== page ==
Within the course of the next few days, a strange rumour spread through Dominey and the district,—from the farm labourer to the farmer, from the school children to their homes, from the village post-office to the neighbouring hamlets. A gang of woodmen from a neighbouring county, with an engine and all the machinery of their craft, had started to work razing to the ground everything in the shape of tree or shrub at the north end of the Black Wood. The matter of the war was promptly forgotten. Before the second day, every man, woman and child in the place had paid an awed visit to the outskirts of the wood, had listened to the whirr of machinery, had gazed upon the great bridge of planks leading into the wood, had peered, in the hope of some strange discovery into the tents of the men who were camping out. The men themselves were not communicative, and the first time the foreman had been known to open his mouth was when Dominey walked down to discuss progress, on the morning after his arrival.
“It’s a dirty bit of work, sir,” he confided. “I don’t know as I ever came across a bit of woodland as was so utterly, hopelessly rotten. Why, the wood crumbles when you touch it, and the men have to be within reach of one another the whole of the time, though we’ve a matter of five hundred planks down there.”
“Come across anything unusual yet?”
“We ain’t come across anything that isn’t unusual so far, sir. My men are all wearing extra leggings to keep them from being bitten by them adders—as long as my arm, some of ’em. And there’s fungus there which, when you touch it, sends out a smell enough to make a man faint. We killed a cat the first day, as big and as fierce as a young tigress. It’s a queer job, sir.”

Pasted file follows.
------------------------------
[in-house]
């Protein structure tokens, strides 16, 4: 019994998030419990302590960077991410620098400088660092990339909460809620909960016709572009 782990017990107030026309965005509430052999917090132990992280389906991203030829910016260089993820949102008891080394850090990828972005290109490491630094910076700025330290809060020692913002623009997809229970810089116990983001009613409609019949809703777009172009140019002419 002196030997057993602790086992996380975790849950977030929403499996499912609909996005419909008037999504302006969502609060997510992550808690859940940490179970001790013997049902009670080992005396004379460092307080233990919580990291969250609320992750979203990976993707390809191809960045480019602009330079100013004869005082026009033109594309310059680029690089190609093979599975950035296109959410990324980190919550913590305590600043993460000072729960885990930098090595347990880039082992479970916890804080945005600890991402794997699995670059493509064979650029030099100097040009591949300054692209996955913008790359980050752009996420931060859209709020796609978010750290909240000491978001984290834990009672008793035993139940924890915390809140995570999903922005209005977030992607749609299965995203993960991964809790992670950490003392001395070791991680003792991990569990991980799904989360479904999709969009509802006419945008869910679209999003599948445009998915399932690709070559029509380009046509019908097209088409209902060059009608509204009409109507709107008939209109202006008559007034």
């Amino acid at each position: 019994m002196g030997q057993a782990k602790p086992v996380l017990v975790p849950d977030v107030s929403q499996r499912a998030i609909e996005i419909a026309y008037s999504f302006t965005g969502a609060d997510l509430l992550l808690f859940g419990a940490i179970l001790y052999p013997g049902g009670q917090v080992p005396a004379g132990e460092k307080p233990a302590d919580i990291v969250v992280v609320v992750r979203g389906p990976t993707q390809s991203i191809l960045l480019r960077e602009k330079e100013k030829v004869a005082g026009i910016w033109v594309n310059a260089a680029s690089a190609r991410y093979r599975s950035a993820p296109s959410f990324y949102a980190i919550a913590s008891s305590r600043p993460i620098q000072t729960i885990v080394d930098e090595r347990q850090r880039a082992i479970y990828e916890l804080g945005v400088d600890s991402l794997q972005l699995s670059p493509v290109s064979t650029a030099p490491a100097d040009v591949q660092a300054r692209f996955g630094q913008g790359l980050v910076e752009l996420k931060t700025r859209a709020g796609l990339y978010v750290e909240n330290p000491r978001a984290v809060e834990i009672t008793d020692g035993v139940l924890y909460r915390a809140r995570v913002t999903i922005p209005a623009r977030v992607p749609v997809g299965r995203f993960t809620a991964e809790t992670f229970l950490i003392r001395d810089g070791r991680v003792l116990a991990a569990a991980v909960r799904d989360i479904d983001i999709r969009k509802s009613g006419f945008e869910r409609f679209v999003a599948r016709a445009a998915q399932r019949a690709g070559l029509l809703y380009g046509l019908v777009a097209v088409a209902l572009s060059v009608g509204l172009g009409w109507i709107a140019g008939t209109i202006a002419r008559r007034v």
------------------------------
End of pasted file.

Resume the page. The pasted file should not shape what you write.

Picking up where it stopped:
“How long will it take?”
“Matter of three weeks, sir, and when we’ve got the timber out you’ll be well advised to burn it. It’s not worth a snap of the fingers.—Begging your pardon, sir,” the man went on, “the old lady in the distance there hangs about the whole of the time. Some of my men are half scared of her.”
Dominey swung around. On a mound a little distance away in the park, Rachael Unthank was standing. In her rusty black clothes, unrelieved by any trace of colour, her white cheeks and strange eyes, even in the morning light she was a repellent figure. Dominey strolled across to her.
“You see, Mrs. Unthank,” he began—
She interrupted him. Her skinny hand was stretched out towards the wood.
“What are those men doing, Sir Everard Dominey?” she demanded. “What is your will with the wood?”
“I am carrying out a determination I came to in the winter,” Dominey replied. “Those men are going to cut and hew their way from one end of the Black Wood to the other, until not a tree or a bush remains upright. As they cut, they burn. Afterwards, I shall have it drained. We may live to see a field of corn there, Mrs. Unthank.”